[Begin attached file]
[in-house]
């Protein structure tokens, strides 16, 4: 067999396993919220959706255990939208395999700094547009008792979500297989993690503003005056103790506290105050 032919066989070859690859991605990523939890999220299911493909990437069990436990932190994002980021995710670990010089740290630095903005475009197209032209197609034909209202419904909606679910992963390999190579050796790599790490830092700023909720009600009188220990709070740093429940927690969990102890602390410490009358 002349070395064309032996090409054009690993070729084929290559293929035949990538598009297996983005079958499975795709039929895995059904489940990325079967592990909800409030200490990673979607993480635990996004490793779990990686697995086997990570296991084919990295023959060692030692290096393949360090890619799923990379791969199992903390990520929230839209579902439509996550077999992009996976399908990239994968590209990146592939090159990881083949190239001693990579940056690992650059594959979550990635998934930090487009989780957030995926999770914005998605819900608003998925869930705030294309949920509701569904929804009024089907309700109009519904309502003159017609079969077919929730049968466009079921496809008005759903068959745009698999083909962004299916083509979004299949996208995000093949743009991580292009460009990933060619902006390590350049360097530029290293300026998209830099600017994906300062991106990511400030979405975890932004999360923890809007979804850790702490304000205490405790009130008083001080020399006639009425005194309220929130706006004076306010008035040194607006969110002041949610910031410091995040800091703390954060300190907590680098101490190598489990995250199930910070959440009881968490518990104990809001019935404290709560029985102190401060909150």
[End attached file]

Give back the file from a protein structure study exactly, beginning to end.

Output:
[in-house]
């Protein structure tokens, strides 16, 4: 067999396993919220959706255990939208395999700094547009008792979500297989993690503003005056103790506290105050 032919066989070859690859991605990523939890999220299911493909990437069990436990932190994002980021995710670990010089740290630095903005475009197209032209197609034909209202419904909606679910992963390999190579050796790599790490830092700023909720009600009188220990709070740093429940927690969990102890602390410490009358 002349070395064309032996090409054009690993070729084929290559293929035949990538598009297996983005079958499975795709039929895995059904489940990325079967592990909800409030200490990673979607993480635990996004490793779990990686697995086997990570296991084919990295023959060692030692290096393949360090890619799923990379791969199992903390990520929230839209579902439509996550077999992009996976399908990239994968590209990146592939090159990881083949190239001693990579940056690992650059594959979550990635998934930090487009989780957030995926999770914005998605819900608003998925869930705030294309949920509701569904929804009024089907309700109009519904309502003159017609079969077919929730049968466009079921496809008005759903068959745009698999083909962004299916083509979004299949996208995000093949743009991580292009460009990933060619902006390590350049360097530029290293300026998209830099600017994906300062991106990511400030979405975890932004999360923890809007979804850790702490304000205490405790009130008083001080020399006639009425005194309220929130706006004076306010008035040194607006969110002041949610910031410091995040800091703390954060300190907590680098101490190598489990995250199930910070959440009881968490518990104990809001019935404290709560029985102190401060909150």